$495 for up to 32 addresses
This is a straightforward vulnerability scanner that also manages patch deployment. It can push patches and service packs out to target computers by means of a patch agent installed on the target. We found it generally competent and straightforward to install on our Windows 2000 notebook.
Documentation for NSS comes as a downloadable PDF file. It has several errors that seem to stem from an incomplete conversion from a Microsoft Word document. But it is well-illustrated with screen shots and the installation section is adequate. Support is via the website.However, once the product is installed, it is not intuitive to use. Engineers who are familiar with a wide range of scanners will see much that is familiar, but others will find themselves referring to the manual constantly, a problem because the manual is not always as clear as it should be.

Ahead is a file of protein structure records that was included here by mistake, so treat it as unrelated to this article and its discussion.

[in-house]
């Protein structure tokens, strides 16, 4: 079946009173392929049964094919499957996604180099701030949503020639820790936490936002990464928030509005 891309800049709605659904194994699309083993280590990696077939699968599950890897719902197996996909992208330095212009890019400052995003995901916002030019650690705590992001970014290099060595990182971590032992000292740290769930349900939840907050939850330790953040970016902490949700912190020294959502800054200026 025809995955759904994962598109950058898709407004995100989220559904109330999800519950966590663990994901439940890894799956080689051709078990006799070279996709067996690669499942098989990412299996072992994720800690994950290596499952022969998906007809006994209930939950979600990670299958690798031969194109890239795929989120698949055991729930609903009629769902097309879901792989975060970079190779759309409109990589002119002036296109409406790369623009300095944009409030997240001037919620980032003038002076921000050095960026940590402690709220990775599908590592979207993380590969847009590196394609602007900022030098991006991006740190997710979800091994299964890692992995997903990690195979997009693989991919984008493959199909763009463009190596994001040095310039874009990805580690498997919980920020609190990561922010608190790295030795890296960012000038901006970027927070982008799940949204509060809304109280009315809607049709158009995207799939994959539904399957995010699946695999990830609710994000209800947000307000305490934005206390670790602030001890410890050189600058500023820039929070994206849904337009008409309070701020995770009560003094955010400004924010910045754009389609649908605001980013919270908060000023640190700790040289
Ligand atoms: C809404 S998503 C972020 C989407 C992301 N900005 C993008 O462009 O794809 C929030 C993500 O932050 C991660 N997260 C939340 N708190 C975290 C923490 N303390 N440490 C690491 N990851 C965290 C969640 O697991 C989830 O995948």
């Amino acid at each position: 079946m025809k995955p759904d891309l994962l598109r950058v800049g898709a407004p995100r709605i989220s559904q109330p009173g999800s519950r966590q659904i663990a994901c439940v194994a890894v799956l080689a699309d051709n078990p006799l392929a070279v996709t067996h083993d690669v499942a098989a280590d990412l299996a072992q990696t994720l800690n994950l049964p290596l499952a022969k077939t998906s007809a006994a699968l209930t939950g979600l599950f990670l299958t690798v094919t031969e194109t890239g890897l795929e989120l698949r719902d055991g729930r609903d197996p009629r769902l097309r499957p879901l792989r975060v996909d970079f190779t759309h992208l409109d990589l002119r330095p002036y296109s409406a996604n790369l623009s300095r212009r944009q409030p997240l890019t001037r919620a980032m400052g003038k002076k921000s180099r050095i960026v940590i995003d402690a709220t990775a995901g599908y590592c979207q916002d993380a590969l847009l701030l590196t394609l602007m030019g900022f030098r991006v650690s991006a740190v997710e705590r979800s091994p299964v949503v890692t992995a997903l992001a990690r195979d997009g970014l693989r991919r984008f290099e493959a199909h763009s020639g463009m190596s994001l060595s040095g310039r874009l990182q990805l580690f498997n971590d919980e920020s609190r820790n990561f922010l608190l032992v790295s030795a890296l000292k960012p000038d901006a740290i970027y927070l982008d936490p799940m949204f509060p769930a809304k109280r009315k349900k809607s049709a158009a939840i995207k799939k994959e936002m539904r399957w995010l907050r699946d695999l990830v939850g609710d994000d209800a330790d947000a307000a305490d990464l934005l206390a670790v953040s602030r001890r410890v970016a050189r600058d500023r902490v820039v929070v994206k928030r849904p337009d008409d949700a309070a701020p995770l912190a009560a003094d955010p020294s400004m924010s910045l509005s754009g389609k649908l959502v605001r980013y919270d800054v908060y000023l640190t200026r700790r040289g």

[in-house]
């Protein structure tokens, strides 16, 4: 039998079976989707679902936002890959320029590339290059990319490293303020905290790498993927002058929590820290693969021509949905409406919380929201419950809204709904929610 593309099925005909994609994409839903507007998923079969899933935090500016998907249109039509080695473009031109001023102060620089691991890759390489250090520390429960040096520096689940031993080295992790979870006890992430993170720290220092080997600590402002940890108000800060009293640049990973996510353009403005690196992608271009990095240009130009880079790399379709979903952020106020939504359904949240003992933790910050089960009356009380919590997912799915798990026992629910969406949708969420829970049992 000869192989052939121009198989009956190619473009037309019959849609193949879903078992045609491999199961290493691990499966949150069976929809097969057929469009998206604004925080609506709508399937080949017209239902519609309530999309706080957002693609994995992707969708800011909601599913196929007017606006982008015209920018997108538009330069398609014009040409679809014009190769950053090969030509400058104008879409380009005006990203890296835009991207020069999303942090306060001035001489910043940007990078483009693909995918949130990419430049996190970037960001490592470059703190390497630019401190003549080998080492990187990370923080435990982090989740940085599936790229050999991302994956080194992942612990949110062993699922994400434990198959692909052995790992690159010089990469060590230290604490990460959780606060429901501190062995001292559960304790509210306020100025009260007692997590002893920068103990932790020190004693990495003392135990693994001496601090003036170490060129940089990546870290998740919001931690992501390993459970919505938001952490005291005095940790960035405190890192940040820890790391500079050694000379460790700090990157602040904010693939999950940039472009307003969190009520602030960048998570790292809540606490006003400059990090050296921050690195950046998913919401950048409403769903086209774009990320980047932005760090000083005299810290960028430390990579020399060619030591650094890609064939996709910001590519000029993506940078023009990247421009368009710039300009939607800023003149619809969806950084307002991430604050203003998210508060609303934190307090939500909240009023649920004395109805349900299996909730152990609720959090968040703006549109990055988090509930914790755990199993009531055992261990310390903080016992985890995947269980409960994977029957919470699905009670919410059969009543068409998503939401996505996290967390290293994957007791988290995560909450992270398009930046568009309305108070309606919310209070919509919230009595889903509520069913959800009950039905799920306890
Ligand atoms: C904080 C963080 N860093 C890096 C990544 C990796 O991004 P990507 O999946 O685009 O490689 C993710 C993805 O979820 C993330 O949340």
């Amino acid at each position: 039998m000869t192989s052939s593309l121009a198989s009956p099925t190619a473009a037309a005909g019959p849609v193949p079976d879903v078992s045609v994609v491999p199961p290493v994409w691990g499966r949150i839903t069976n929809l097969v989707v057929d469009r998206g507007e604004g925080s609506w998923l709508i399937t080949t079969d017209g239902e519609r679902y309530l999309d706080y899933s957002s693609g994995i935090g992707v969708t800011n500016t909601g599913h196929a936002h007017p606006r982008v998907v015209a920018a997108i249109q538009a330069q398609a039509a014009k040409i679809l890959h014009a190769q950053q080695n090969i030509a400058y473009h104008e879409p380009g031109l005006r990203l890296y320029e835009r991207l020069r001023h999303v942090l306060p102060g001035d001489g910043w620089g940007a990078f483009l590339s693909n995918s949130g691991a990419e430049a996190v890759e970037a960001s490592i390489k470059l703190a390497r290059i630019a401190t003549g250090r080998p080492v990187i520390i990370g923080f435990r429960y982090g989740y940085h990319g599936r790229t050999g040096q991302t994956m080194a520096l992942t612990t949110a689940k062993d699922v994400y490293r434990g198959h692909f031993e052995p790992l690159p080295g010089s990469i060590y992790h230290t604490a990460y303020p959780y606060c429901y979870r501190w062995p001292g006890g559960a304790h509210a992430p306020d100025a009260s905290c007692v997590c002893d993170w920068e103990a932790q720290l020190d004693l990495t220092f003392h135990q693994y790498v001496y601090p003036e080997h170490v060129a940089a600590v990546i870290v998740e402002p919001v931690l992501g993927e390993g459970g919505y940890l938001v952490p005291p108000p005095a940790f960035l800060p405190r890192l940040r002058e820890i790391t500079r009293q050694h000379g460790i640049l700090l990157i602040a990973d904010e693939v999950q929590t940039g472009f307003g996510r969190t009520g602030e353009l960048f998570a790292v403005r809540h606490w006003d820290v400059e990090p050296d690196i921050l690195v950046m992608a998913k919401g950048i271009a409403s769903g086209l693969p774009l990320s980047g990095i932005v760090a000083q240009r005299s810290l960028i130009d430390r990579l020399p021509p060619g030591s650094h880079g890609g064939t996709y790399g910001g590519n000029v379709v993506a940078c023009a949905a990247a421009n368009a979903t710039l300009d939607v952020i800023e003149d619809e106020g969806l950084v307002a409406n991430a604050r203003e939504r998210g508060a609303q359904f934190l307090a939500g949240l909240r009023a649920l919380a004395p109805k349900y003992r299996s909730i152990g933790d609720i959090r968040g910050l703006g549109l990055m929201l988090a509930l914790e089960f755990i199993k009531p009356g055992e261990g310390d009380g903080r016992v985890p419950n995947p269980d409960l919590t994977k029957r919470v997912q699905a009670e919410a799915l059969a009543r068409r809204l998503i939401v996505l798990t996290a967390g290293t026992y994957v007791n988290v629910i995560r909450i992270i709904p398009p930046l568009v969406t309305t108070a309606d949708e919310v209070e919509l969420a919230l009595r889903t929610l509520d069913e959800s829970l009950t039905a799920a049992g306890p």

We found the options available on the interface confusing at times and the available scan options were not always clearly explained.
In terms of performance, NSS turned in the fewest identified vulnerabilities of all the products we reviewed by a considerable amount.
The product has many useful features and a scripting language based on Microsoft VisualBasic. The feature set is its strongest point, and scans and patch deployments can be scheduled and the scanner run from the command line. The manual is very brief and was little help to us as we struggled with learning the product.
The scanner can store results in a Microsoft SQLServer (good for large systems) or in an Access database. This choice is configured at install time. Reports are defined using scan filters. Scans can be defined using scan profiles.
This is a capable scanner, but to use it effectively requires spending a fair bit of time playing with it in order to understand its quirks and capabilities.